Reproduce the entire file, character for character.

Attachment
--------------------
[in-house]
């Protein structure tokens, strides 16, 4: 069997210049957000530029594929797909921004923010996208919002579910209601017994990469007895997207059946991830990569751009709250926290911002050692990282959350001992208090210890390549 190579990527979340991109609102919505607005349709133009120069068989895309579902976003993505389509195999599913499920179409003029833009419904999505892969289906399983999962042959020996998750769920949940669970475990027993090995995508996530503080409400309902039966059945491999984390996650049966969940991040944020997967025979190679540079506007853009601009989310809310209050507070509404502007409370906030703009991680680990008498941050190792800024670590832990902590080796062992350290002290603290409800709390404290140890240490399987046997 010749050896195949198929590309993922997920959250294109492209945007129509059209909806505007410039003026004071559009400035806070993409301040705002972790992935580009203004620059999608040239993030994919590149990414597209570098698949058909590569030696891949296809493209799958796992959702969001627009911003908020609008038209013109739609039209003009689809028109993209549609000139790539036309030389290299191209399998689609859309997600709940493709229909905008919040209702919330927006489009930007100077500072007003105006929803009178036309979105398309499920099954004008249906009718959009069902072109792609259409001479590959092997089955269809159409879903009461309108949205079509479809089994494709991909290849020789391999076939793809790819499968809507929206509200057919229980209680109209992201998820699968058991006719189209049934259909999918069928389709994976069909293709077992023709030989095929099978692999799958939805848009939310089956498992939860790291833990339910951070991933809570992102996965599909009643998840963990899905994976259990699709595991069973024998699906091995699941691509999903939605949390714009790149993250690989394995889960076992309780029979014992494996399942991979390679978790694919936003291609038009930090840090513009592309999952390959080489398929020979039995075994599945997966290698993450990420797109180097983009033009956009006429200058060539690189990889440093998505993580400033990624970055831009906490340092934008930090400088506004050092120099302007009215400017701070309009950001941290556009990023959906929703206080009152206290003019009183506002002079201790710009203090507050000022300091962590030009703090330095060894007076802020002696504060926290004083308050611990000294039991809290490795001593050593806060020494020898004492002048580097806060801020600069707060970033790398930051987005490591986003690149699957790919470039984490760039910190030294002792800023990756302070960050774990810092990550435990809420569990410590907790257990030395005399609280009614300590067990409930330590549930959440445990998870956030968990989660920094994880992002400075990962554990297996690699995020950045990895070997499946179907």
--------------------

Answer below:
[in-house]
């Protein structure tokens, strides 16, 4: 069997210049957000530029594929797909921004923010996208919002579910209601017994990469007895997207059946991830990569751009709250926290911002050692990282959350001992208090210890390549 190579990527979340991109609102919505607005349709133009120069068989895309579902976003993505389509195999599913499920179409003029833009419904999505892969289906399983999962042959020996998750769920949940669970475990027993090995995508996530503080409400309902039966059945491999984390996650049966969940991040944020997967025979190679540079506007853009601009989310809310209050507070509404502007409370906030703009991680680990008498941050190792800024670590832990902590080796062992350290002290603290409800709390404290140890240490399987046997 010749050896195949198929590309993922997920959250294109492209945007129509059209909806505007410039003026004071559009400035806070993409301040705002972790992935580009203004620059999608040239993030994919590149990414597209570098698949058909590569030696891949296809493209799958796992959702969001627009911003908020609008038209013109739609039209003009689809028109993209549609000139790539036309030389290299191209399998689609859309997600709940493709229909905008919040209702919330927006489009930007100077500072007003105006929803009178036309979105398309499920099954004008249906009718959009069902072109792609259409001479590959092997089955269809159409879903009461309108949205079509479809089994494709991909290849020789391999076939793809790819499968809507929206509200057919229980209680109209992201998820699968058991006719189209049934259909999918069928389709994976069909293709077992023709030989095929099978692999799958939805848009939310089956498992939860790291833990339910951070991933809570992102996965599909009643998840963990899905994976259990699709595991069973024998699906091995699941691509999903939605949390714009790149993250690989394995889960076992309780029979014992494996399942991979390679978790694919936003291609038009930090840090513009592309999952390959080489398929020979039995075994599945997966290698993450990420797109180097983009033009956009006429200058060539690189990889440093998505993580400033990624970055831009906490340092934008930090400088506004050092120099302007009215400017701070309009950001941290556009990023959906929703206080009152206290003019009183506002002079201790710009203090507050000022300091962590030009703090330095060894007076802020002696504060926290004083308050611990000294039991809290490795001593050593806060020494020898004492002048580097806060801020600069707060970033790398930051987005490591986003690149699957790919470039984490760039910190030294002792800023990756302070960050774990810092990550435990809420569990410590907790257990030395005399609280009614300590067990409930330590549930959440445990998870956030968990989660920094994880992002400075990962554990297996690699995020950045990895070997499946179907």